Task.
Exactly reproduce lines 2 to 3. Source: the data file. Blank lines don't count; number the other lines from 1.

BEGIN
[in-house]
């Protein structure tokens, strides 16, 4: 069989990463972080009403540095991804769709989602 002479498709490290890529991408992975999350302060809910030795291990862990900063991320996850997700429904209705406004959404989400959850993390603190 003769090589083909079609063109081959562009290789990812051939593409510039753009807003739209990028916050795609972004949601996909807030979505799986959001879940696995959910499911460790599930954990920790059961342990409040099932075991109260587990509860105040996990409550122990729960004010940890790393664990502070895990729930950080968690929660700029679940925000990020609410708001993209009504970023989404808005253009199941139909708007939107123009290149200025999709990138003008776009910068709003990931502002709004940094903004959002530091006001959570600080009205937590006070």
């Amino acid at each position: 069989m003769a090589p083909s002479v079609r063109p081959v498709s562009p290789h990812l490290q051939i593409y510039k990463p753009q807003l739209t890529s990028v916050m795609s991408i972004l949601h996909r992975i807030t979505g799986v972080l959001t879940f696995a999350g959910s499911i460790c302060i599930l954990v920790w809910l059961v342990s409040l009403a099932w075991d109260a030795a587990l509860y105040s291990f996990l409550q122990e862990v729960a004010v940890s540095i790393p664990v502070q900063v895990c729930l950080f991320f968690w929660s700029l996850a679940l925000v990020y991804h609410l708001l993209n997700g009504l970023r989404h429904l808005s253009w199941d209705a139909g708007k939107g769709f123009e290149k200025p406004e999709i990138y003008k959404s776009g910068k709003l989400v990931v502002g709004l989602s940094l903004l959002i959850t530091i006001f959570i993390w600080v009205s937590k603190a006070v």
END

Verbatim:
């Protein structure tokens, strides 16, 4: 069989990463972080009403540095991804769709989602 002479498709490290890529991408992975999350302060809910030795291990862990900063991320996850997700429904209705406004959404989400959850993390603190 003769090589083909079609063109081959562009290789990812051939593409510039753009807003739209990028916050795609972004949601996909807030979505799986959001879940696995959910499911460790599930954990920790059961342990409040099932075991109260587990509860105040996990409550122990729960004010940890790393664990502070895990729930950080968690929660700029679940925000990020609410708001993209009504970023989404808005253009199941139909708007939107123009290149200025999709990138003008776009910068709003990931502002709004940094903004959002530091006001959570600080009205937590006070």
């Amino acid at each position: 069989m003769a090589p083909s002479v079609r063109p081959v498709s562009p290789h990812l490290q051939i593409y510039k990463p753009q807003l739209t890529s990028v916050m795609s991408i972004l949601h996909r992975i807030t979505g799986v972080l959001t879940f696995a999350g959910s499911i460790c302060i599930l954990v920790w809910l059961v342990s409040l009403a099932w075991d109260a030795a587990l509860y105040s291990f996990l409550q122990e862990v729960a004010v940890s540095i790393p664990v502070q900063v895990c729930l950080f991320f968690w929660s700029l996850a679940l925000v990020y991804h609410l708001l993209n997700g009504l970023r989404h429904l808005s253009w199941d209705a139909g708007k939107g769709f123009e290149k200025p406004e999709i990138y003008k959404s776009g910068k709003l989400v990931v502002g709004l989602s940094l903004l959002i959850t530091i006001f959570i993390w600080v009205s937590k603190a006070v």